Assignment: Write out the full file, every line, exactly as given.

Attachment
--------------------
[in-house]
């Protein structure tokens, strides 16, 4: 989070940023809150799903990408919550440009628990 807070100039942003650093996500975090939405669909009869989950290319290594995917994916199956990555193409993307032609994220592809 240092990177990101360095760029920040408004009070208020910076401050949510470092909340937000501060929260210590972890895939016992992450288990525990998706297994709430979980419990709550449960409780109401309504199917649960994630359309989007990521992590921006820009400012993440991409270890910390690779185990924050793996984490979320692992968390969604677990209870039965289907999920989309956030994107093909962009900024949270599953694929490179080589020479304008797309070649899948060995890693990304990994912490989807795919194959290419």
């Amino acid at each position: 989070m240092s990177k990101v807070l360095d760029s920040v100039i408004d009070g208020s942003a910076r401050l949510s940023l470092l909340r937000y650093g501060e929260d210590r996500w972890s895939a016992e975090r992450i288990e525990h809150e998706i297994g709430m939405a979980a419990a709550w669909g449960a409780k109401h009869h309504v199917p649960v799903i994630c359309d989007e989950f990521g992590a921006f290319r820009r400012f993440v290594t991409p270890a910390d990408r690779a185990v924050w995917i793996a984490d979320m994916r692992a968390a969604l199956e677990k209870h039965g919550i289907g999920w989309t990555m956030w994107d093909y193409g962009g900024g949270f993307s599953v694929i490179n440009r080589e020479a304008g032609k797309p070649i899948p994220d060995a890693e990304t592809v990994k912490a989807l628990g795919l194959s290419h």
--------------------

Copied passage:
[in-house]
């Protein structure tokens, strides 16, 4: 989070940023809150799903990408919550440009628990 807070100039942003650093996500975090939405669909009869989950290319290594995917994916199956990555193409993307032609994220592809 240092990177990101360095760029920040408004009070208020910076401050949510470092909340937000501060929260210590972890895939016992992450288990525990998706297994709430979980419990709550449960409780109401309504199917649960994630359309989007990521992590921006820009400012993440991409270890910390690779185990924050793996984490979320692992968390969604677990209870039965289907999920989309956030994107093909962009900024949270599953694929490179080589020479304008797309070649899948060995890693990304990994912490989807795919194959290419």
């Amino acid at each position: 989070m240092s990177k990101v807070l360095d760029s920040v100039i408004d009070g208020s942003a910076r401050l949510s940023l470092l909340r937000y650093g501060e929260d210590r996500w972890s895939a016992e975090r992450i288990e525990h809150e998706i297994g709430m939405a979980a419990a709550w669909g449960a409780k109401h009869h309504v199917p649960v799903i994630c359309d989007e989950f990521g992590a921006f290319r820009r400012f993440v290594t991409p270890a910390d990408r690779a185990v924050w995917i793996a984490d979320m994916r692992a968390a969604l199956e677990k209870h039965g919550i289907g999920w989309t990555m956030w994107d093909y193409g962009g900024g949270f993307s599953v694929i490179n440009r080589e020479a304008g032609k797309p070649i899948p994220d060995a890693e990304t592809v990994k912490a989807l628990g795919l194959s290419h």